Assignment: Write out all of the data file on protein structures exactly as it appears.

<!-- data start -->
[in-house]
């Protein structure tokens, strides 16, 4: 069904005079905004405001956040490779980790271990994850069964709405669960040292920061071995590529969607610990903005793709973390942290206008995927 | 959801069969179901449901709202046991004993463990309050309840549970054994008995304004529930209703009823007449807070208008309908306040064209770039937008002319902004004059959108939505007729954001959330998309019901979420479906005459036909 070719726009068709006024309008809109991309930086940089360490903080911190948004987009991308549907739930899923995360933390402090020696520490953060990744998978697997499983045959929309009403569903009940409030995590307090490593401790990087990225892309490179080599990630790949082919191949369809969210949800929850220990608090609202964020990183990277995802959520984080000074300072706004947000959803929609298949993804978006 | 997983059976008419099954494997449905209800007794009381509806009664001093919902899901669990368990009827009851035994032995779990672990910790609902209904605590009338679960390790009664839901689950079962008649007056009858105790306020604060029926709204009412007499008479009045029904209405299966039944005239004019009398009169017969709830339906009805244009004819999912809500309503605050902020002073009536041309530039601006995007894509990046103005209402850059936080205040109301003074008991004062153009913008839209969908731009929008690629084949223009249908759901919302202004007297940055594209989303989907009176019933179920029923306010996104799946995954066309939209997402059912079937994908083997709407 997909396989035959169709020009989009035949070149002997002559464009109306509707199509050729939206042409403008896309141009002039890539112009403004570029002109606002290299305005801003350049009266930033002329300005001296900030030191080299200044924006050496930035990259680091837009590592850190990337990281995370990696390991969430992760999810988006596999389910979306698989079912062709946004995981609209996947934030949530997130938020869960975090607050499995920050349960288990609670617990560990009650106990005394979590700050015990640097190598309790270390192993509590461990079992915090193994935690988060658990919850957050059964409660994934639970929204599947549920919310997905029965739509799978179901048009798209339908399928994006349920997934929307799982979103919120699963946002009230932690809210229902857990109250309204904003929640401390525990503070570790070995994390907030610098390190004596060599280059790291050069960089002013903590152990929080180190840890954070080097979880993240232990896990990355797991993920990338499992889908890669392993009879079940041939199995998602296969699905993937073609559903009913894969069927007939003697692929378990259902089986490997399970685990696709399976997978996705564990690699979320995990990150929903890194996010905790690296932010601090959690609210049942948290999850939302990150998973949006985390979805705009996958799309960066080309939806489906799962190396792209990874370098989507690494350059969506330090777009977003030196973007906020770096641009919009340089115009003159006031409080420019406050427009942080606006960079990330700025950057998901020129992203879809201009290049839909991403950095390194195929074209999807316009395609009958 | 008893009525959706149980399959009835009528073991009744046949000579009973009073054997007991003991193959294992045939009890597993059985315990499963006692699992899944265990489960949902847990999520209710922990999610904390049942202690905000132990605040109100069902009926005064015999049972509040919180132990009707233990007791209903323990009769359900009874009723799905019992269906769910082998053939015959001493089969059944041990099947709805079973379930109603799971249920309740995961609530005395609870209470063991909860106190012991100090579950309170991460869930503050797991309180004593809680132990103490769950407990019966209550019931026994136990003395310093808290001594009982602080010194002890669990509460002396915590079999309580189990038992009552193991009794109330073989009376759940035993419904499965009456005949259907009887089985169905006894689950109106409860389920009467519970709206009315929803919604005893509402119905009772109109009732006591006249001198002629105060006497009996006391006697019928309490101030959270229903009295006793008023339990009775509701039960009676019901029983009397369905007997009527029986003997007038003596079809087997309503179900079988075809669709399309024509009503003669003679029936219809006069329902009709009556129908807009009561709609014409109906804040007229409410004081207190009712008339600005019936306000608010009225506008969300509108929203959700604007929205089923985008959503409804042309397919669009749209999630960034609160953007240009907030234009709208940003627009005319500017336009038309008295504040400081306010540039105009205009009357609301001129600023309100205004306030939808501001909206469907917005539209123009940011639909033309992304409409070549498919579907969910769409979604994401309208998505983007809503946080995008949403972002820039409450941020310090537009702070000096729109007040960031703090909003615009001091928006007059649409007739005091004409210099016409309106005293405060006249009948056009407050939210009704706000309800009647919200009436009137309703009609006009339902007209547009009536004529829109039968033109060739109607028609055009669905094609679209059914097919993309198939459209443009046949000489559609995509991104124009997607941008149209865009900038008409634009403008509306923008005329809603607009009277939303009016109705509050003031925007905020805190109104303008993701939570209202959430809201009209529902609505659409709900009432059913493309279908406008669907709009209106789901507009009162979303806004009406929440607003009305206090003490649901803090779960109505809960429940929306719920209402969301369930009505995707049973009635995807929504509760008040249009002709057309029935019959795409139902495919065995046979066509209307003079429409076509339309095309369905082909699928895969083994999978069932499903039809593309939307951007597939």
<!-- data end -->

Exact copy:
[in-house]
């Protein structure tokens, strides 16, 4: 069904005079905004405001956040490779980790271990994850069964709405669960040292920061071995590529969607610990903005793709973390942290206008995927 | 959801069969179901449901709202046991004993463990309050309840549970054994008995304004529930209703009823007449807070208008309908306040064209770039937008002319902004004059959108939505007729954001959330998309019901979420479906005459036909 070719726009068709006024309008809109991309930086940089360490903080911190948004987009991308549907739930899923995360933390402090020696520490953060990744998978697997499983045959929309009403569903009940409030995590307090490593401790990087990225892309490179080599990630790949082919191949369809969210949800929850220990608090609202964020990183990277995802959520984080000074300072706004947000959803929609298949993804978006 | 997983059976008419099954494997449905209800007794009381509806009664001093919902899901669990368990009827009851035994032995779990672990910790609902209904605590009338679960390790009664839901689950079962008649007056009858105790306020604060029926709204009412007499008479009045029904209405299966039944005239004019009398009169017969709830339906009805244009004819999912809500309503605050902020002073009536041309530039601006995007894509990046103005209402850059936080205040109301003074008991004062153009913008839209969908731009929008690629084949223009249908759901919302202004007297940055594209989303989907009176019933179920029923306010996104799946995954066309939209997402059912079937994908083997709407 997909396989035959169709020009989009035949070149002997002559464009109306509707199509050729939206042409403008896309141009002039890539112009403004570029002109606002290299305005801003350049009266930033002329300005001296900030030191080299200044924006050496930035990259680091837009590592850190990337990281995370990696390991969430992760999810988006596999389910979306698989079912062709946004995981609209996947934030949530997130938020869960975090607050499995920050349960288990609670617990560990009650106990005394979590700050015990640097190598309790270390192993509590461990079992915090193994935690988060658990919850957050059964409660994934639970929204599947549920919310997905029965739509799978179901048009798209339908399928994006349920997934929307799982979103919120699963946002009230932690809210229902857990109250309204904003929640401390525990503070570790070995994390907030610098390190004596060599280059790291050069960089002013903590152990929080180190840890954070080097979880993240232990896990990355797991993920990338499992889908890669392993009879079940041939199995998602296969699905993937073609559903009913894969069927007939003697692929378990259902089986490997399970685990696709399976997978996705564990690699979320995990990150929903890194996010905790690296932010601090959690609210049942948290999850939302990150998973949006985390979805705009996958799309960066080309939806489906799962190396792209990874370098989507690494350059969506330090777009977003030196973007906020770096641009919009340089115009003159006031409080420019406050427009942080606006960079990330700025950057998901020129992203879809201009290049839909991403950095390194195929074209999807316009395609009958 | 008893009525959706149980399959009835009528073991009744046949000579009973009073054997007991003991193959294992045939009890597993059985315990499963006692699992899944265990489960949902847990999520209710922990999610904390049942202690905000132990605040109100069902009926005064015999049972509040919180132990009707233990007791209903323990009769359900009874009723799905019992269906769910082998053939015959001493089969059944041990099947709805079973379930109603799971249920309740995961609530005395609870209470063991909860106190012991100090579950309170991460869930503050797991309180004593809680132990103490769950407990019966209550019931026994136990003395310093808290001594009982602080010194002890669990509460002396915590079999309580189990038992009552193991009794109330073989009376759940035993419904499965009456005949259907009887089985169905006894689950109106409860389920009467519970709206009315929803919604005893509402119905009772109109009732006591006249001198002629105060006497009996006391006697019928309490101030959270229903009295006793008023339990009775509701039960009676019901029983009397369905007997009527029986003997007038003596079809087997309503179900079988075809669709399309024509009503003669003679029936219809006069329902009709009556129908807009009561709609014409109906804040007229409410004081207190009712008339600005019936306000608010009225506008969300509108929203959700604007929205089923985008959503409804042309397919669009749209999630960034609160953007240009907030234009709208940003627009005319500017336009038309008295504040400081306010540039105009205009009357609301001129600023309100205004306030939808501001909206469907917005539209123009940011639909033309992304409409070549498919579907969910769409979604994401309208998505983007809503946080995008949403972002820039409450941020310090537009702070000096729109007040960031703090909003615009001091928006007059649409007739005091004409210099016409309106005293405060006249009948056009407050939210009704706000309800009647919200009436009137309703009609006009339902007209547009009536004529829109039968033109060739109607028609055009669905094609679209059914097919993309198939459209443009046949000489559609995509991104124009997607941008149209865009900038008409634009403008509306923008005329809603607009009277939303009016109705509050003031925007905020805190109104303008993701939570209202959430809201009209529902609505659409709900009432059913493309279908406008669907709009209106789901507009009162979303806004009406929440607003009305206090003490649901803090779960109505809960429940929306719920209402969301369930009505995707049973009635995807929504509760008040249009002709057309029935019959795409139902495919065995046979066509209307003079429409076509339309095309369905082909699928895969083994999978069932499903039809593309939307951007597939």